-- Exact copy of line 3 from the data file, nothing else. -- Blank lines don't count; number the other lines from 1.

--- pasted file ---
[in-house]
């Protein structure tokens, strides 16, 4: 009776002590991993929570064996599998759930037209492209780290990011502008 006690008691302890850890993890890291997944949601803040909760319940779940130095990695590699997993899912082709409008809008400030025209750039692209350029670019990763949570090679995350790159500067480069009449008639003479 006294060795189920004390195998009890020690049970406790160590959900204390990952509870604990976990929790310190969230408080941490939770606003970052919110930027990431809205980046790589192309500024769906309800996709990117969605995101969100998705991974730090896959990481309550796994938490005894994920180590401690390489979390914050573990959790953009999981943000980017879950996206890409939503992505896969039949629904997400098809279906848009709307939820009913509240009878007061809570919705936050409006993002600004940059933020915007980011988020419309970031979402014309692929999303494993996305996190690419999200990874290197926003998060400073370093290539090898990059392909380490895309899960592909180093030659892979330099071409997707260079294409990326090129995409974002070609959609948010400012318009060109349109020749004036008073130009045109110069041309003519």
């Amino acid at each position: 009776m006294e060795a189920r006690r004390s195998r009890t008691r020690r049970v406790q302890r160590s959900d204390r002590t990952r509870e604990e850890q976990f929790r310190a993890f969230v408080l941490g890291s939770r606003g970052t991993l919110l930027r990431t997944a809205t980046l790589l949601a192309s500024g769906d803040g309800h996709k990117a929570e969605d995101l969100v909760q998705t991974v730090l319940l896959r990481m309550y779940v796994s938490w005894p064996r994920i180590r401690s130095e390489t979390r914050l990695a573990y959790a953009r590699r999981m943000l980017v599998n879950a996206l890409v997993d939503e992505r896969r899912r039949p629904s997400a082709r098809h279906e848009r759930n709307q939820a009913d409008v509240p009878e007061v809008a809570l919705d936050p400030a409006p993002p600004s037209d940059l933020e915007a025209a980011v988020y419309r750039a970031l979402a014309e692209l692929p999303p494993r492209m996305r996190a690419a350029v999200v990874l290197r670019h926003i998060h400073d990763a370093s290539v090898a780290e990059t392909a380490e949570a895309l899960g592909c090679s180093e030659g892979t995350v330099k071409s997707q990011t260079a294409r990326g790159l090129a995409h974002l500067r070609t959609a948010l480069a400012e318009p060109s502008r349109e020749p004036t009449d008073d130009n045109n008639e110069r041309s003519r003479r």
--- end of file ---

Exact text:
């Amino acid at each position: 009776m006294e060795a189920r006690r004390s195998r009890t008691r020690r049970v406790q302890r160590s959900d204390r002590t990952r509870e604990e850890q976990f929790r310190a993890f969230v408080l941490g890291s939770r606003g970052t991993l919110l930027r990431t997944a809205t980046l790589l949601a192309s500024g769906d803040g309800h996709k990117a929570e969605d995101l969100v909760q998705t991974v730090l319940l896959r990481m309550y779940v796994s938490w005894p064996r994920i180590r401690s130095e390489t979390r914050l990695a573990y959790a953009r590699r999981m943000l980017v599998n879950a996206l890409v997993d939503e992505r896969r899912r039949p629904s997400a082709r098809h279906e848009r759930n709307q939820a009913d409008v509240p009878e007061v809008a809570l919705d936050p400030a409006p993002p600004s037209d940059l933020e915007a025209a980011v988020y419309r750039a970031l979402a014309e692209l692929p999303p494993r492209m996305r996190a690419a350029v999200v990874l290197r670019h926003i998060h400073d990763a370093s290539v090898a780290e990059t392909a380490e949570a895309l899960g592909c090679s180093e030659g892979t995350v330099k071409s997707q990011t260079a294409r990326g790159l090129a995409h974002l500067r070609t959609a948010l480069a400012e318009p060109s502008r349109e020749p004036t009449d008073d130009n045109n008639e110069r041309s003519r003479r």